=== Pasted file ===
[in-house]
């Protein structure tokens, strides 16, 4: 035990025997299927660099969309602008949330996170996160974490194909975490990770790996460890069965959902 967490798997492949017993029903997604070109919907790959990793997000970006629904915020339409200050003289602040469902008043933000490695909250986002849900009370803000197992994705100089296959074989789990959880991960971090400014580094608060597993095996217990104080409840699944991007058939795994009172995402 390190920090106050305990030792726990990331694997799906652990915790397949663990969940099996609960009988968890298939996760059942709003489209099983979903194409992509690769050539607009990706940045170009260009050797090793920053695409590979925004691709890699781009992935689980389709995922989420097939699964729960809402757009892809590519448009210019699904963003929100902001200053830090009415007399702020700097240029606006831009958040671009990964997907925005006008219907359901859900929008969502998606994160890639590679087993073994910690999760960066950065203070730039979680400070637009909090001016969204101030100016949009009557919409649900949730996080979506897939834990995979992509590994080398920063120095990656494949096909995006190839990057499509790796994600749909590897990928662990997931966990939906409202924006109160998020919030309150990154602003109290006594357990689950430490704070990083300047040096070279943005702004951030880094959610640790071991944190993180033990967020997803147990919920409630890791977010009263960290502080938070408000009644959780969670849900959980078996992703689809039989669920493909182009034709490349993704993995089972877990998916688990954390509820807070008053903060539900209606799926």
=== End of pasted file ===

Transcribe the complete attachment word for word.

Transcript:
[in-house]
């Protein structure tokens, strides 16, 4: 035990025997299927660099969309602008949330996170996160974490194909975490990770790996460890069965959902 967490798997492949017993029903997604070109919907790959990793997000970006629904915020339409200050003289602040469902008043933000490695909250986002849900009370803000197992994705100089296959074989789990959880991960971090400014580094608060597993095996217990104080409840699944991007058939795994009172995402 390190920090106050305990030792726990990331694997799906652990915790397949663990969940099996609960009988968890298939996760059942709003489209099983979903194409992509690769050539607009990706940045170009260009050797090793920053695409590979925004691709890699781009992935689980389709995922989420097939699964729960809402757009892809590519448009210019699904963003929100902001200053830090009415007399702020700097240029606006831009958040671009990964997907925005006008219907359901859900929008969502998606994160890639590679087993073994910690999760960066950065203070730039979680400070637009909090001016969204101030100016949009009557919409649900949730996080979506897939834990995979992509590994080398920063120095990656494949096909995006190839990057499509790796994600749909590897990928662990997931966990939906409202924006109160998020919030309150990154602003109290006594357990689950430490704070990083300047040096070279943005702004951030880094959610640790071991944190993180033990967020997803147990919920409630890791977010009263960290502080938070408000009644959780969670849900959980078996992703689809039989669920493909182009034709490349993704993995089972877990998916688990954390509820807070008053903060539900209606799926």